How We Survived Our Thanksgiving Road Trip with Our Toddler
A road trip with a toddler requires a flexible, "road trip" attitude
Remember back in the day when being in the car for long periods of time to travel long distances, either to sight-see or just get away, sounded exciting? Hell yeah! You welcomed opportunities, spontaneous or not, to throw your haphazardly-packed bags into your cool, impractical, kid-unfriendly car, jump eagerly behind the wheel and give your friend/passenger a hard high five while you annoyingly and cliché-ingly shouted out “ROAD TRIP!” Or how about those romantic, long-weekend trips you’d take with your spouse, pre-kids where you spent most of the time in the car, traveling through windy, canyon roads, just to look at the beautiful colors of the changing fall foliage? Fall foliage, sweetheart.
Well, the road trip has taken on a whole new meaning since our baby daughter came into our lives a year ago. Now, it’s not so much about high-fiving as it is about, “LET’S. JUST. GET. THERE.” My 11-year-old son has learned to tolerate long hours on the road, almost learning to like it, and is a patient kid as it is. So, having him as a passenger has not really been a problem. But, traveling for several hours at a time with my now 1-year-old daughter? If you’re a parent. You already know.
Despite knowing the challenges of a road trip with a baby, we decided to drive from Los Angeles to Sacramento to spend Thanksgiving with my sister and her family. We were both working remotely, and driving gave us the option to stay up north longer, if we wanted. And we thought, who knows—maybe it will go more smoothly than we think. Maybe Stella will sleep most of the way. We’ll just make lots of stops. We’ll take lots of snacks. We’ll sing songs and play “I Spy.” So we packed up our family-friendly car, hopped in and headed north on the 405.
All was good for the first hour. Stella was mellow, chillin’ in her seat as we listened to and sang along with Evan’s iPod selections of Macklemore and Drake (edited version!). It was clear and sunny outside, and we were all smiles as we pointed out Magic Mountain, Pyramid Lake and then the first of two large dairy farms.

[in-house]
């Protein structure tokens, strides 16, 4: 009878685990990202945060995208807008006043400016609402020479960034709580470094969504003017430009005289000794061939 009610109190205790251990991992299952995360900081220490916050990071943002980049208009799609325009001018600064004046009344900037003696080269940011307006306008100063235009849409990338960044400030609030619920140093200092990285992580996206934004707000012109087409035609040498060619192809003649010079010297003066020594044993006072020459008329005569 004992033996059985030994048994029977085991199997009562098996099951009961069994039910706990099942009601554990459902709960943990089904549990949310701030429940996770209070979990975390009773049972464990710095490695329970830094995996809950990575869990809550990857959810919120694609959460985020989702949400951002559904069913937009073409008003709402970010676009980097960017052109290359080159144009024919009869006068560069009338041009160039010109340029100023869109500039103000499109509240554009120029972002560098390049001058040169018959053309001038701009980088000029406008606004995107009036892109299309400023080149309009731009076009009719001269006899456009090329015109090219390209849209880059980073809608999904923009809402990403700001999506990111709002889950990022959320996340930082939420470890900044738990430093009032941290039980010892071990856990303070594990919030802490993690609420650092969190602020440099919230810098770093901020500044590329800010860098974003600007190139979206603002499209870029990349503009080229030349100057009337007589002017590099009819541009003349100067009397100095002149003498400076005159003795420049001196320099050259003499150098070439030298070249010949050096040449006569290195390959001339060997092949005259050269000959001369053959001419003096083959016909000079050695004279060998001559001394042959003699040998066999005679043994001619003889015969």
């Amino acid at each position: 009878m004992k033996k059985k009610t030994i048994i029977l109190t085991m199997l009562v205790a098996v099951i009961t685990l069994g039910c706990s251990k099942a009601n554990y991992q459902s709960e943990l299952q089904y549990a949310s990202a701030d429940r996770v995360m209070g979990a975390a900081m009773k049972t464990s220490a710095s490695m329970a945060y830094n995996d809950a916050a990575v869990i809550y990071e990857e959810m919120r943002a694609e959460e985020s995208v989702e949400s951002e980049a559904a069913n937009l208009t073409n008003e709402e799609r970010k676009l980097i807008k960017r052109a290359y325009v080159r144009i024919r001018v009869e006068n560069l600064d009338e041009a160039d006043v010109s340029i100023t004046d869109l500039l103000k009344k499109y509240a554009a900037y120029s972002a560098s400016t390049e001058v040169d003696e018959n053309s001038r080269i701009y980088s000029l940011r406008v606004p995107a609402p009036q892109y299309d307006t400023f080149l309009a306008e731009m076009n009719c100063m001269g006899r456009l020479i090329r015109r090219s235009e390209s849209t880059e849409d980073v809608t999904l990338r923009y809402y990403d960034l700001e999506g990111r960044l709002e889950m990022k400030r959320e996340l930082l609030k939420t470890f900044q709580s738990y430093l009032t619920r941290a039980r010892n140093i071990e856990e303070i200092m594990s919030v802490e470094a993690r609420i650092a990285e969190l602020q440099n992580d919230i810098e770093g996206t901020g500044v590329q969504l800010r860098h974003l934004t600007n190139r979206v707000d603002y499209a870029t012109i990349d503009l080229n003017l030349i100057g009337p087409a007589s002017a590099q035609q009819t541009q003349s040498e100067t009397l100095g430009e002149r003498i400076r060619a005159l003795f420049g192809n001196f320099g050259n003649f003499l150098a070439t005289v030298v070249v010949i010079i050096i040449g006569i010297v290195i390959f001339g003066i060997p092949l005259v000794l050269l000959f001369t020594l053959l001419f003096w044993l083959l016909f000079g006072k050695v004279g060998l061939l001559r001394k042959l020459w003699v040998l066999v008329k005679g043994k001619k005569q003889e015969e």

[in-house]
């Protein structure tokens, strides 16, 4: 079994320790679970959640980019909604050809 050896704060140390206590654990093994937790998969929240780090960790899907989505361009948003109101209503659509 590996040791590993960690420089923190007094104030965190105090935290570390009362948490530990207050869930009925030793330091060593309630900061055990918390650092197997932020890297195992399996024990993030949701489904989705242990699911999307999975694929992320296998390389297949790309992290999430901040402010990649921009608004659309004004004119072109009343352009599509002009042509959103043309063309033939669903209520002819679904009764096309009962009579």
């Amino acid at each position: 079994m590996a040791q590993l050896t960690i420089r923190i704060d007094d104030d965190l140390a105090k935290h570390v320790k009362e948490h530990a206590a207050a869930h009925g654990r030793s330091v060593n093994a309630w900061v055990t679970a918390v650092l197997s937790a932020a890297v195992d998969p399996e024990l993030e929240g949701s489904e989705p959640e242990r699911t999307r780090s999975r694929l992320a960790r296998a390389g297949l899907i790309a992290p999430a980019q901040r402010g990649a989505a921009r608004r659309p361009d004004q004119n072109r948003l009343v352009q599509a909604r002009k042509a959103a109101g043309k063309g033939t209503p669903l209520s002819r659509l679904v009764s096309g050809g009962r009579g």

And then somewhere around the first of the orange farms, reality hit as we came up behind a gridlock of holiday traffic. Our demeanors immediately changed, and we went into “Remember, we are traveling with an impatient 12-month-old survival mode.”
And sure enough due to the stop in movement and tension in the air, Stella started crying. And then wailing. And then, just as I expected, she pooped her diaper. We couldn’t pull off. We were miles from an exit. And traffic was not budging. Our sweet, little Evan took charge and proceeded to read her books, sing her songs and act out scenes from Napoleon Dynamite for the next half hour, but it didn’t help. I started to get anxiety. We were in, what felt to us, like the middle of nowhere with hundreds of miles to go, locked up in a mess of cars with an inconsolably crying toddler who was sitting in her unbelievably rank-smelling, dookie.
We eventually made it to a gas station to change the exploded diaper in a disgusting bathroom without a changing table, threw her pooped-on pants away and put her in a new pair. And then got right back into traffic which was moving at a snail’s pace. Stella managed to wet through her diaper within the hour, and we were back to the crying. Now we were all yelling at each other, and Evan was upset, and we turned up the music really loud to try to drown it all out. The ground we had covered up to that point should have only taken three hours, but we were up to nearly six. We had to get there by that night. I started to really hate high-fives, at this point.
After exiting at the next exit, and changing Stella’s pants again, we all wandered through the seedy gas station, deflated and discouraged. We were all on edge, with headaches. A bag of ranch corn nuts was calling my name, so I picked it up. As my husband and I have been trying to be strict about our family eating healthy, my corn nuts move was a surprise. I looked at my husband with a, “Screw it. Whatever it takes at this point,” look in my eyes, and that was the green light. We stocked up on Red Bull, Skittles, Doritos, Corn Nuts—all the junk we yell at our son for wanting, and then we drove next door to McDonald’s and got two large fries and stinky McNuggets.
Stella did not make a peep for the next half an hour while she gobbled down those greasy fries. Evan was in heaven eating sugar and junk food with our permission, and Peter and I were alert and all smiles, pounding Red Bull and sour Skittles as we drove. We were rolling in our pre-parent, road trip ways. That’s right, you want a road trip? Here’s a freaking road trip! Forget worrying and structure and rules. If we make don’t make it there until tomorrow, OH WELL! And somehow things got better. The traffic started to clear up, and we rocked and sang and ate and got belly aches, and the kids fell asleep with the sugar crash and slept until we got there. We realized, the spirit of the road trip that existed for us pre-baby can still exist today. We just had to have the road trip attitude. Sometimes you just have to break the rules, and go wherever a road trip takes you!
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